Clean label evolves to represent the health of people and the planet
KANSAS CITY – Taste, nutrition and sustainability determine consumer perceptions of Clean Label products. Over the years, the importance of sustainability and health benefits of products all around the fresh perimeter has steadily increased, noted Soumya Nair, director of marketing information for North America for the group. Kerry based in Tralee, Ireland.
“Consumers seeking transparency are curious about the claims, certifications and ingredients of their foods and beverages to understand their impact on their overall health,” said Nair. “As a result, the understanding and relevance of the clean label have become more nuanced. “
In fact, the clean label trend has evolved to lay the foundation for the future of the food industry. In the future, consumers expect products to not only provide nutritional value, but include acceptable and functional ingredients, taste great, and be good for the planet.
Although there is no standard definition of the label unique to the United States, it has come to symbolize the consumer movement towards food and beverage products that embody quality and traceability. According to Kerry’s 2019 Future of Food White Paper study, 59% of consumers perceive foods and beverages labeled as ‘clean’ to be healthier, and 75% of consumers are willing to switch from their diet. usual brand to another which provides a more detailed product. information beyond what appears on the physical label.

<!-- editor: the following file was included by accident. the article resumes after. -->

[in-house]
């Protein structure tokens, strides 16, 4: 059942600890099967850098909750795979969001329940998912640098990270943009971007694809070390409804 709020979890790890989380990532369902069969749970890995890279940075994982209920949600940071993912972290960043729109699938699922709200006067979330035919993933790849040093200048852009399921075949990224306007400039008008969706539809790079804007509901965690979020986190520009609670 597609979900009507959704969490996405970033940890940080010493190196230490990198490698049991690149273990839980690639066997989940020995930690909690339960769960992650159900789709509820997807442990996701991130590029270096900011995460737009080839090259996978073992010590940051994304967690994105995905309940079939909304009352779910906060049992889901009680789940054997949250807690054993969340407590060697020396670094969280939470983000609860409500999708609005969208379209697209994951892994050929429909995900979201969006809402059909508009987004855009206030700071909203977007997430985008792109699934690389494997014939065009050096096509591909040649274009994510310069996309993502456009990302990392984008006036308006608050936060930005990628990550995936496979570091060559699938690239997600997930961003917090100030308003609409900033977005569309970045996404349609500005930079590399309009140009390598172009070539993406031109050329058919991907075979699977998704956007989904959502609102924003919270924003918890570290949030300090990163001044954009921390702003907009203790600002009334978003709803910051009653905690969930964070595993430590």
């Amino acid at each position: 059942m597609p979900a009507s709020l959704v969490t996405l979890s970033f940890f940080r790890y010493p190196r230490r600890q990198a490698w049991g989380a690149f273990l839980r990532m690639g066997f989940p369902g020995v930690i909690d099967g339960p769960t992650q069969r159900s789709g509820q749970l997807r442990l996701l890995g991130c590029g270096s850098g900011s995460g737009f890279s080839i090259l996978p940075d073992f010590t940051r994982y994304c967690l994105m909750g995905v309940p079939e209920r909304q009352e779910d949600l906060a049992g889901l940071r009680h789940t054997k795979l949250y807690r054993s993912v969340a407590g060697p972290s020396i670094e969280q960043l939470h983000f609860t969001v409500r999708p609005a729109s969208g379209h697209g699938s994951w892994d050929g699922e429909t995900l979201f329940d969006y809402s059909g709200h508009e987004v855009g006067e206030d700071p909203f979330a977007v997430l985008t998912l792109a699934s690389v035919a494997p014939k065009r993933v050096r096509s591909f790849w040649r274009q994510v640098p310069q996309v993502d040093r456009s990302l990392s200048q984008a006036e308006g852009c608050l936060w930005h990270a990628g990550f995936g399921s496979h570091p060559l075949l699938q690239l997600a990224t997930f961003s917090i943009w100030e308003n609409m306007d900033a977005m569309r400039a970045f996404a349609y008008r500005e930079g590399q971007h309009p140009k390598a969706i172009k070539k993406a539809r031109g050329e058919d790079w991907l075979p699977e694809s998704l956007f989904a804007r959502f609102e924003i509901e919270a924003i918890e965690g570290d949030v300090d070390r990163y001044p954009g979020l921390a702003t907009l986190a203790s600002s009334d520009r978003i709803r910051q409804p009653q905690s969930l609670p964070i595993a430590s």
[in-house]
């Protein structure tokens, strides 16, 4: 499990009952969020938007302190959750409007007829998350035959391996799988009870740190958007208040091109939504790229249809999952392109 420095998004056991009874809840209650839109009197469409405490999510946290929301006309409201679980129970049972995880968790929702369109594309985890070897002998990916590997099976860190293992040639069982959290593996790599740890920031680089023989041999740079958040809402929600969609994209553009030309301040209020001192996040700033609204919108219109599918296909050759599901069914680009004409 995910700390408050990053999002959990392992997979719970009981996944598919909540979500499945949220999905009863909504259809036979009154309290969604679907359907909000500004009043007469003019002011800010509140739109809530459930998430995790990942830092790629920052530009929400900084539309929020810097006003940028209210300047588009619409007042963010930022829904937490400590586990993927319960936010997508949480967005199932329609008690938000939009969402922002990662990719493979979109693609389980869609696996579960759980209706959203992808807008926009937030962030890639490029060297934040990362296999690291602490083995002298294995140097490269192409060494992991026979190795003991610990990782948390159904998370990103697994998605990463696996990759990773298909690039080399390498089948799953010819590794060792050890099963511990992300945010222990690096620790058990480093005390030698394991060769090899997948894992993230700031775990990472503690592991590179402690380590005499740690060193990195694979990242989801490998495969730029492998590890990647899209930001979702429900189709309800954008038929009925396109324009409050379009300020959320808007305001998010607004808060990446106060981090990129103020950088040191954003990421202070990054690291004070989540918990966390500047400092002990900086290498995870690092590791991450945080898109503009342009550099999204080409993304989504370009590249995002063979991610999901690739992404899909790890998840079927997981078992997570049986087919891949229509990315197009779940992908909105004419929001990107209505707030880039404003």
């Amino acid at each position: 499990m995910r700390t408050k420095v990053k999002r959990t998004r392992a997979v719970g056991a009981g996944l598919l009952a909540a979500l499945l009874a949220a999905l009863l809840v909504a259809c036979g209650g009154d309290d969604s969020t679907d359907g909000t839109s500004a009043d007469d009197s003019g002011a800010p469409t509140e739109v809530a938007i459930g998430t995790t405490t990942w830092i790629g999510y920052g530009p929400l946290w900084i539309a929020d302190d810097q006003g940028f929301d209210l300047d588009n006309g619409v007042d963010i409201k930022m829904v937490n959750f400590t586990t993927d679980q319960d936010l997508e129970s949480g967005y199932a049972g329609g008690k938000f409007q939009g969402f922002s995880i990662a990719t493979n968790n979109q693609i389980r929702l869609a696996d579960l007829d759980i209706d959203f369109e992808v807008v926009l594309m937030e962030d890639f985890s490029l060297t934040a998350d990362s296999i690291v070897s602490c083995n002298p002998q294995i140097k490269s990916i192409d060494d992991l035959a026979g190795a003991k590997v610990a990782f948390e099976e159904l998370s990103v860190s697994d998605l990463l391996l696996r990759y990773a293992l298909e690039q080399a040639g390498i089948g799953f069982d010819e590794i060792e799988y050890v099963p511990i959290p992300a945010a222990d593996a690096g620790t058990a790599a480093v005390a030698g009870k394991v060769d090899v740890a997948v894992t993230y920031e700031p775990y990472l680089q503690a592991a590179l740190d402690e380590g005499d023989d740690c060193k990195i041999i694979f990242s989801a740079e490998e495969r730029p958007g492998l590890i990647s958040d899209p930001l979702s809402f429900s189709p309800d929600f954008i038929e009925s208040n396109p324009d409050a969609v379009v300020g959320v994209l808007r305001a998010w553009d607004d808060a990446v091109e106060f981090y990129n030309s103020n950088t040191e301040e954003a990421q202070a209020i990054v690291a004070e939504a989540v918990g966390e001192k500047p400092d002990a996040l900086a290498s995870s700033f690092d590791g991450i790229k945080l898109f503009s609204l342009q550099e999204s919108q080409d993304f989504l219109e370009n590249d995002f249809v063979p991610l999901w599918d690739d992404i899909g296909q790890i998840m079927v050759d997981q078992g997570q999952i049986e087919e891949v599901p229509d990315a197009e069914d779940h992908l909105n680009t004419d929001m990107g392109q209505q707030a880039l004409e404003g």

Three-quarters of consumers say they read the product label before purchasing, and the top claims they look for include all natural or 100% natural; made with real ingredients; No added sugar; biological; and without additives or preservatives.
“For consumers, a clean label means ‘healthy eating’ by focusing on products with simple and easily recognizable ingredients based on the ‘less is more’ principle, said Kim Després Thibodeau, Sales Marketing Director retail for Bridor, a Canadian company from Boucherville.
It is important to note that consumers are not only looking for products with more natural ingredients, but also products with ingredients they recognize, said Lieselot Delabie, laboratory and bakery manager at Vandemoortele, based in Belgium in Ghent. .
“You often see hydrogenated oils and fats on ingredient labels,” she said. “There’s nothing wrong with it, but if it’s not something you use in your own kitchen, you don’t know what it is, then consumers trust it less.”
The blurred line between clean label and sustainability
When Hatfield, Pa.-Based Clemens Food Group first entered the clean label space in 2017, the company saw a demand for transparency in the ingredients that make up their pork products and how the company’s products were made.
Over the past year, transparency has become even more important to consumers due to COVID-19, and consumers also expect products under the “clean label” designation to be purchased responsibly as well.